Covelli Kicks Off Pink Ribbon Bagel Campaign

AUSTINTOWN, Ohio – This year represents a special milestone for the Pink Ribbon Bagel campaign conducted annually by Covelli Enterprises at its Panera Bread cafes. 

This year’s campaign, which launched Tuesday, is the 10th for the Warren-based Panera franchisee, coming just over a month after the 10th annual Panerathon. Both efforts raise funds to support the Joanie Abdu Comprehensive Breast Care Center.  

“This will be our 10th year partnering with the Joanie Abdu Center so we felt like this year selling the bagels was extra special,” said Ashlee Mauti, director of marketing for Covelli Enterprises.  

Sales of the cherry vanilla bagel, shaped like a ribbon, represented Covelli Enterprises’ first step into cause marketing, Mauti said. Since 2010, the company – including its 315 cafes in eight states –  has raised more than $6.2 million to support breast cancer programs in the communities it serves, including more than $3 million raised in the Mahoning Valley to support the Abdu Center.  

“We don’t go pink just to go pink. We do this every October for the reason that we are making a lasting impact on the lives of real people in our Valley and beyond,” said Sam Covelli, owner/operator of Covelli Enterprises. “With the millions of dollars raised through our Pink Ribbon Bagel campaign over the years, we have helped to save lives. It really is more than just dough. And we want our customers to know they made this happen.” 

During Tuesday’s kickoff, 100% of sales of the specialty bagels went to the campaign. For the rest of the month, 10% will go to the cause.  

“We want to do better each year. We feel very fortunate that our customers have been so generous and giving that we have been able to do a little bit better each and every year,” Mauti said. 

Last year, the seven local Paneras – Austintown, Canfield, Niles, Warren and Hermitage, Pa., plus the two Boardman cafes – sold 36,000 of the special bagels, she reported.

Though all the cafes sell roughly equal numbers of the Pink Ribbon Bagels, the Austintown café typically leads in sales. The store’s general manager is Joyce Mayer, who goes all out in decorating the store – and her staff.

Mayer bought 20 pairs of pink-ribbon socks for employees. “I bought all the socks they had at the store,” she said. 

Store operators from across the company texting photos of what they do for the launch day say they “know it’s not like Joyce’s store,” Mauti reported.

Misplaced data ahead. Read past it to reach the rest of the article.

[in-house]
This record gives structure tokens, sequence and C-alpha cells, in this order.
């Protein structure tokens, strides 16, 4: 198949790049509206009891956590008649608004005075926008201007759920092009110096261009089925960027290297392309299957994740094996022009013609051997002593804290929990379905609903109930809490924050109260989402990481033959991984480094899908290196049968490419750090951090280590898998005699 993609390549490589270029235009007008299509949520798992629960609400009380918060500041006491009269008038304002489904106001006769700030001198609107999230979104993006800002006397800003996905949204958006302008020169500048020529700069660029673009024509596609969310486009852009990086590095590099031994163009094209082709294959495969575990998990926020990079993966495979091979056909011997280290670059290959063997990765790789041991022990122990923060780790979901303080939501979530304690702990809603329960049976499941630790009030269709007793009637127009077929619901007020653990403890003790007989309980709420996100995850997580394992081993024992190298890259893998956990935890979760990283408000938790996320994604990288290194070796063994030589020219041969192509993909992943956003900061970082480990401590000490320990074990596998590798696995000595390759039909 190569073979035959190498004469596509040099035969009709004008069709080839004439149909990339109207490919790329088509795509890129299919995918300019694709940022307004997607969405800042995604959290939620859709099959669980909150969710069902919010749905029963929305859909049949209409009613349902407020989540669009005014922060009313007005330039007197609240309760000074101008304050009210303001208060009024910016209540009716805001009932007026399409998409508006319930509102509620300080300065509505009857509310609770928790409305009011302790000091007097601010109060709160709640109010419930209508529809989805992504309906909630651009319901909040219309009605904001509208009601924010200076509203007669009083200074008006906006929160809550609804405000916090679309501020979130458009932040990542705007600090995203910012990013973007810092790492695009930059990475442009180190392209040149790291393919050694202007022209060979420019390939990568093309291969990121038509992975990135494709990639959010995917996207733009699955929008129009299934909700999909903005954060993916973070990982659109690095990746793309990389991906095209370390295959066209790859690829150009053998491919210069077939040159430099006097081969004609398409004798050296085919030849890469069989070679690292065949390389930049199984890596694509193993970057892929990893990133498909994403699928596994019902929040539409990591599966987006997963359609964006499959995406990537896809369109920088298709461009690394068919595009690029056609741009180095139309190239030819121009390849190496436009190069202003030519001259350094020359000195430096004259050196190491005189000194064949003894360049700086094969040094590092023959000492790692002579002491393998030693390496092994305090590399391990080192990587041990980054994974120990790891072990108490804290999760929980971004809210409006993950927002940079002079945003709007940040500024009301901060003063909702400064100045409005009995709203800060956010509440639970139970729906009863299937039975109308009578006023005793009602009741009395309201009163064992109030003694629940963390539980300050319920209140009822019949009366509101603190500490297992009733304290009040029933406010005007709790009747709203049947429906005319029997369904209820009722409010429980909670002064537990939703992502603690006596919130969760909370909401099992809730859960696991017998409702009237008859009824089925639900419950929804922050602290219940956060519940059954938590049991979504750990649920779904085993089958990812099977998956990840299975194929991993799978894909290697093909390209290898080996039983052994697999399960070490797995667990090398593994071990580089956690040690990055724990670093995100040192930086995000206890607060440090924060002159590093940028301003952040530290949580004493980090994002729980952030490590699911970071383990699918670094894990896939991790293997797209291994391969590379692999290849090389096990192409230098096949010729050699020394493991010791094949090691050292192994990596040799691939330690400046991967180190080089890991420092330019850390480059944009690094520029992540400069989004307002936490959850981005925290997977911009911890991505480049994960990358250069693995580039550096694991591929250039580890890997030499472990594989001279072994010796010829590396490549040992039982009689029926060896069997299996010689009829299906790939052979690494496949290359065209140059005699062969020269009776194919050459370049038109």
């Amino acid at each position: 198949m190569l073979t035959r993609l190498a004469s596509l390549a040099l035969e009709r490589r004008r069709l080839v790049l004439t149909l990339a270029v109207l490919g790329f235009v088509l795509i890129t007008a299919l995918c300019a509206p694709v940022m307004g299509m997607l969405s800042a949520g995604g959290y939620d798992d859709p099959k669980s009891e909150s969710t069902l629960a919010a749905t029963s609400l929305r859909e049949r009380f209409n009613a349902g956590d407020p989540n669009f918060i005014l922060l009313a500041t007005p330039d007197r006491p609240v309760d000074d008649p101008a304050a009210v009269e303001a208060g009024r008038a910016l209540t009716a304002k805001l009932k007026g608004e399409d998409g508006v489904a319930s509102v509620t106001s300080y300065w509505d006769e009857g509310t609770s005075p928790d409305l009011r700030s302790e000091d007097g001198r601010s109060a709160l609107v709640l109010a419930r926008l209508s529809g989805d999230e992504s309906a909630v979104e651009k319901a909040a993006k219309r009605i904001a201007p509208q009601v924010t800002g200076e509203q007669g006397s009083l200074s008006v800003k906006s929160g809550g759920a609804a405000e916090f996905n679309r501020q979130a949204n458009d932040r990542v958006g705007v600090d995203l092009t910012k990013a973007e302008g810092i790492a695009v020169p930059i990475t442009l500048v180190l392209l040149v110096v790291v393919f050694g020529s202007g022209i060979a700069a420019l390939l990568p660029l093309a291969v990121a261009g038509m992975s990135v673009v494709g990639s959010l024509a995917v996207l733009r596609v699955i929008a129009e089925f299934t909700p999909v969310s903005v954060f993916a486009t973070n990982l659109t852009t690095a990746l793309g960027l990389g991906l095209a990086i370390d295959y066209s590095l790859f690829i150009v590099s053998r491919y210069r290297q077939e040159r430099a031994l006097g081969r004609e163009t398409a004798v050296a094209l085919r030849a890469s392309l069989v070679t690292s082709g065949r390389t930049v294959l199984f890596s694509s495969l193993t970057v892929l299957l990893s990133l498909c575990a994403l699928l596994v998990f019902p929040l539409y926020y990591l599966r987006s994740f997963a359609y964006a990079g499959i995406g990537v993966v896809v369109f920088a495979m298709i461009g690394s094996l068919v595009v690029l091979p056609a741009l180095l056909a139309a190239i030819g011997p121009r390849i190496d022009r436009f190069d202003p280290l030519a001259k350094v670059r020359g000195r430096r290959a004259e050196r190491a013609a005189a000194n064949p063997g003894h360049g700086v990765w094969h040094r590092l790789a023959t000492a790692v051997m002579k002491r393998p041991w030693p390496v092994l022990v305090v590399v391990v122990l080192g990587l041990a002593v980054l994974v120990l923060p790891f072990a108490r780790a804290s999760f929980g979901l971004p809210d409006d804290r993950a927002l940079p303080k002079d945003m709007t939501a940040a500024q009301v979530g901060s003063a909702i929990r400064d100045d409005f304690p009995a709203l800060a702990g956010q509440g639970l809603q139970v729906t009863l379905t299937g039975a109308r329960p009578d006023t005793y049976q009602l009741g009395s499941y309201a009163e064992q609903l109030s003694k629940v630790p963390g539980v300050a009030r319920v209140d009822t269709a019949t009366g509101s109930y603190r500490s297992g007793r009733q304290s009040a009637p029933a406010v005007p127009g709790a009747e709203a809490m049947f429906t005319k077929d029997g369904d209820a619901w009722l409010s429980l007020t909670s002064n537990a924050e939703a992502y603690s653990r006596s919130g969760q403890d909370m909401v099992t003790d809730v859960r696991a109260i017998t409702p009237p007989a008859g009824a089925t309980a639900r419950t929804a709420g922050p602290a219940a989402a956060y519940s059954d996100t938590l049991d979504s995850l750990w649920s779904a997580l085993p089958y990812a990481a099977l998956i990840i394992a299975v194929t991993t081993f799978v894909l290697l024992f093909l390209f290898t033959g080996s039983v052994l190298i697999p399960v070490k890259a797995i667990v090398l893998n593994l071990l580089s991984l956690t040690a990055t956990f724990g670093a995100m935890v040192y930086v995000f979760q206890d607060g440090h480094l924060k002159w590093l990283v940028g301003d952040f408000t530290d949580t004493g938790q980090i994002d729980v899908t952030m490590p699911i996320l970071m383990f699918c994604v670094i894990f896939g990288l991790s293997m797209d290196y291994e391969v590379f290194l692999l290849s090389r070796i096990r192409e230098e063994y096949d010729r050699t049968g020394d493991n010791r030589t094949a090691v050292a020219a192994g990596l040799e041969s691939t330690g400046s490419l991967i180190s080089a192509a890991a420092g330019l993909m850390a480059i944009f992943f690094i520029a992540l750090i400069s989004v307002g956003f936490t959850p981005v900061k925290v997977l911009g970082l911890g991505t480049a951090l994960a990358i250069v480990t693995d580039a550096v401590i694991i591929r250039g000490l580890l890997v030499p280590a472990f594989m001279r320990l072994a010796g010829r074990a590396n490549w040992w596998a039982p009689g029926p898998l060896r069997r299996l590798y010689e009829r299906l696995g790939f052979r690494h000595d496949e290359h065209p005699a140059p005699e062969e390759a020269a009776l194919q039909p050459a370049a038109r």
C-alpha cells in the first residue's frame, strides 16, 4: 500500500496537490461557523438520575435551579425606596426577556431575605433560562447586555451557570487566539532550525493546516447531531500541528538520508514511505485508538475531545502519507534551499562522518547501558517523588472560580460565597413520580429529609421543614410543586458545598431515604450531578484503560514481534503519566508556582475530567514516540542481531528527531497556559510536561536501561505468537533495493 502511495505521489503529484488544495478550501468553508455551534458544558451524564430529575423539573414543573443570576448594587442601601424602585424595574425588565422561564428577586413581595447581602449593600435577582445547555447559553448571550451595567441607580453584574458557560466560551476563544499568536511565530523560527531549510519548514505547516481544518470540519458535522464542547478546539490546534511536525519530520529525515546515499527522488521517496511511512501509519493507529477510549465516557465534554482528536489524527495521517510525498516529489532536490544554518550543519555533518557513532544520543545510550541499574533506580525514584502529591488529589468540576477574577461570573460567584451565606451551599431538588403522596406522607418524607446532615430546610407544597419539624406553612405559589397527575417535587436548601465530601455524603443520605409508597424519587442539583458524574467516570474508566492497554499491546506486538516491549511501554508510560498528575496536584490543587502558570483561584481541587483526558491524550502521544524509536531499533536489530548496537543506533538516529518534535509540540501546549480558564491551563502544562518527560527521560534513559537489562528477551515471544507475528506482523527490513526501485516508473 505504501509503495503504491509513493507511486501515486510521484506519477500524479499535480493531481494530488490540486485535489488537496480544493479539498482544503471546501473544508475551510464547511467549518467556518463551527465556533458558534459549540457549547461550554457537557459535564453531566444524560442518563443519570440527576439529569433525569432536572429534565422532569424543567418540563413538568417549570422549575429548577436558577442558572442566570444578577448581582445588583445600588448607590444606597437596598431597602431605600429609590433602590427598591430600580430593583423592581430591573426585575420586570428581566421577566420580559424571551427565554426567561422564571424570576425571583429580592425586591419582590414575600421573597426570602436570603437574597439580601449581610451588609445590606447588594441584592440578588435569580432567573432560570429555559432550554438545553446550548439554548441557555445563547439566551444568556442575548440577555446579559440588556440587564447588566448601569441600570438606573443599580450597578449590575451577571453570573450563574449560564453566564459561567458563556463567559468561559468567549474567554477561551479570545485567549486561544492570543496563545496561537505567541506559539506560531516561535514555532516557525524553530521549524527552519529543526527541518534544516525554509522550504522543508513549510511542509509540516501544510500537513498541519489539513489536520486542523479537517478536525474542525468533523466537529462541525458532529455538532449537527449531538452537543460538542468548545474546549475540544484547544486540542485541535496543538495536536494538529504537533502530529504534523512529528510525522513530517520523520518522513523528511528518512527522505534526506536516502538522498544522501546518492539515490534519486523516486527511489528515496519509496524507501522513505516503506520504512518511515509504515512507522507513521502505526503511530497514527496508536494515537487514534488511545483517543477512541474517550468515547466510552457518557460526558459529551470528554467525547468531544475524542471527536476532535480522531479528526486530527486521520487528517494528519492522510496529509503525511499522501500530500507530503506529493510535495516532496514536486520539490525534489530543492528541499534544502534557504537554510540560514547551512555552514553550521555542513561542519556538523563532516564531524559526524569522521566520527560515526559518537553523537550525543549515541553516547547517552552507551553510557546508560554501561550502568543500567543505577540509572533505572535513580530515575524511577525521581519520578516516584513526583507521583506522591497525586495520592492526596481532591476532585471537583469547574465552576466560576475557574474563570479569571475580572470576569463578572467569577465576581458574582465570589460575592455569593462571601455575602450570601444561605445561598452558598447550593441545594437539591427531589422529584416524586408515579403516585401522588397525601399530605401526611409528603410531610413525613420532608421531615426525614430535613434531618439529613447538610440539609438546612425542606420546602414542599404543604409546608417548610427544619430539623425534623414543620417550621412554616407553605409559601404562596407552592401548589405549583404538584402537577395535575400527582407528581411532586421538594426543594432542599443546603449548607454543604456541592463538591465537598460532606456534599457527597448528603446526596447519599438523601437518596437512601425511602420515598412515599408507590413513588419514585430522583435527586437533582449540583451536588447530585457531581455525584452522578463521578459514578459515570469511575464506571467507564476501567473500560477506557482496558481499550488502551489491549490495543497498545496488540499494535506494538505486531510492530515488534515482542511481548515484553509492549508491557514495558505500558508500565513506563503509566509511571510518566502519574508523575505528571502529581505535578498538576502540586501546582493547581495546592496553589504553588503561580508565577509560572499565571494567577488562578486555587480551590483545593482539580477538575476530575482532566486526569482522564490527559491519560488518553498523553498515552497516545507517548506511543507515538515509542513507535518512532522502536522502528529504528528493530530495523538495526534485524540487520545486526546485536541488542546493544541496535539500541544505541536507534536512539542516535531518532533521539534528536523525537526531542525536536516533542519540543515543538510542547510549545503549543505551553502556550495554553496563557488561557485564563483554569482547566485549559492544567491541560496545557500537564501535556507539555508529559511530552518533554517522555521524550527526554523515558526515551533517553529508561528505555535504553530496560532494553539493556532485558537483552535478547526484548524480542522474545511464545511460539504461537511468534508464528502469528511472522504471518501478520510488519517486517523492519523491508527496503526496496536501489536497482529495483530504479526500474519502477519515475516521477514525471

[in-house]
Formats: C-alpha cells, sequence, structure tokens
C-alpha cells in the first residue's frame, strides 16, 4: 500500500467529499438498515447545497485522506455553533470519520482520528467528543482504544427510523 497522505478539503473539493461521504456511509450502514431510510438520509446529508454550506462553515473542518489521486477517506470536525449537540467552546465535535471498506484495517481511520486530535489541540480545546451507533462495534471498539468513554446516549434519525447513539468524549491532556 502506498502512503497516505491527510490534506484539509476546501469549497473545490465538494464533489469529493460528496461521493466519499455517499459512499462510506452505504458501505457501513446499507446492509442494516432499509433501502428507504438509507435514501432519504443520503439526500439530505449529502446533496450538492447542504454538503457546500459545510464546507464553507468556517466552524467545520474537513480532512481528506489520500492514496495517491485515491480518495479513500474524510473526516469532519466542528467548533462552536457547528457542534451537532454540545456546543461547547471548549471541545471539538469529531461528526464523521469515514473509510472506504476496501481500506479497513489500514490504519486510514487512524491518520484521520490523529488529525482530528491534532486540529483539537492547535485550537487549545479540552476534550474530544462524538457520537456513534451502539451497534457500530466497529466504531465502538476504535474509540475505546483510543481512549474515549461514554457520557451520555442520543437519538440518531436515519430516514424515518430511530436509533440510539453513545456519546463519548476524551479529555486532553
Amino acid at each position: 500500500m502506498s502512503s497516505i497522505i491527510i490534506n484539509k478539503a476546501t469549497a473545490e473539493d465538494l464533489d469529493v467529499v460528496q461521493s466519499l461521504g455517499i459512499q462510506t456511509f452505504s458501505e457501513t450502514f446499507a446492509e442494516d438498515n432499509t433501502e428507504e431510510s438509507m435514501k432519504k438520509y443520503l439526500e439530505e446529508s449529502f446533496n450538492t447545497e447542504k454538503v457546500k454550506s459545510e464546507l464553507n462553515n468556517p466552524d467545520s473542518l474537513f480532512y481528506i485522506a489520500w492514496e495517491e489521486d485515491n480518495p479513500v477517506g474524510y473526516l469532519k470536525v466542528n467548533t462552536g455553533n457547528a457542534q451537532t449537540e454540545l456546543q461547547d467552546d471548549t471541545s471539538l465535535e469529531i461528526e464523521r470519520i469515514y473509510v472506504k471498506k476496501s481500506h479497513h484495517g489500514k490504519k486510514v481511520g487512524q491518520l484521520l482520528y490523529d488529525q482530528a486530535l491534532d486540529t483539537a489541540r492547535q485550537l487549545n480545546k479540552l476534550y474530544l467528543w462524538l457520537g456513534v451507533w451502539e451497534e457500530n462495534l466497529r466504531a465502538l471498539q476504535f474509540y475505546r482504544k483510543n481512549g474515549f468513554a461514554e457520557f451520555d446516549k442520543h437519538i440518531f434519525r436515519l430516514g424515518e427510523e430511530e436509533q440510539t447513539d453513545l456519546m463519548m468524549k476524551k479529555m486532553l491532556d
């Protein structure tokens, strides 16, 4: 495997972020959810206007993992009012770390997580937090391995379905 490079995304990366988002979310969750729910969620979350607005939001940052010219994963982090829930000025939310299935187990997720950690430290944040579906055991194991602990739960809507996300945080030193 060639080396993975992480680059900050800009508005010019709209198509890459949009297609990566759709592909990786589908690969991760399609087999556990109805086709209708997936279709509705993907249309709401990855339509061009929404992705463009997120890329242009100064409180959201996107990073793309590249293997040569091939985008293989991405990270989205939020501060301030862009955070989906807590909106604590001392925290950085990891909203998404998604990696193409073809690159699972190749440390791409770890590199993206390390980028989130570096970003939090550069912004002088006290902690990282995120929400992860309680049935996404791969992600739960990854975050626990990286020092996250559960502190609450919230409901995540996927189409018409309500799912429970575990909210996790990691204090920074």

Mayer also purchased Panera hoodies from Knight Line Embroidery in Girard. “Whoever sells 100 bagels outside work gets a hoodie, and so far I had to give out three hoodies,” she said. 

Among the store decorations this year is a pink-painted bench that a man had made in memory of his girlfriend after her death. Having seen news coverage of what the Austintown store was doing last year, he contacted Mayer just before the end of the promotion and asked if he could bring the bench to the store.  

This year, Mayer reached out to him and asked him if he wanted to bring it back for the entire month. “He was thrilled,” she recalled. 

Both Mayer and Mauti point to a strong sense of family among employees and customers. 

That feeling even brings some past employees back to help out on days like the Pink Ribbon Bagel launch. Miamee Buccella, who left the Austintown Panera in June after working there for five years for another full-time job, was back behind the counter Tuesday.

“I love Joyce,” she said. “I call her my mother hen.”     

Part of the reason Mayer so strongly promotes the bagel sales is the generosity of Covelli Enterprises’ owner in dedicating all of the first-day sales to the campaign. “If somebody’s going to be that generous, we sure better push it,’ she said. “We’d better go the extra mile.”  

This year, the campaign also is focusing on education, Mauti said. If detected early, the five-year survival rate for breast cancer is greater than 90%. 

An estimated 220,000 women in the United States annually are diagnosed with breast cancer, and 40,000 of those die from the disease. Ohio has the fourth-highest mortality rate in the nation for breast cancer, and northeastern Ohio’s mortality rate is higher than the national average.   

“Early detection is key in survival rates for breast cancer,” Mauti said. “If [walking into our stores] reminds people to go out and get their mammograms or it reminds people to do breast self-exams, that’s what it’s all about.” 

Pictured: On hand for the kickoff were Joyce Mayer, manager of the Austintown cafe; Kierstin Begley; Alexis Jackson and Ashlee Mauti, director of marketing for Covelli Enterprises.

Copyright 2024 The Business Journal, Youngstown, Ohio.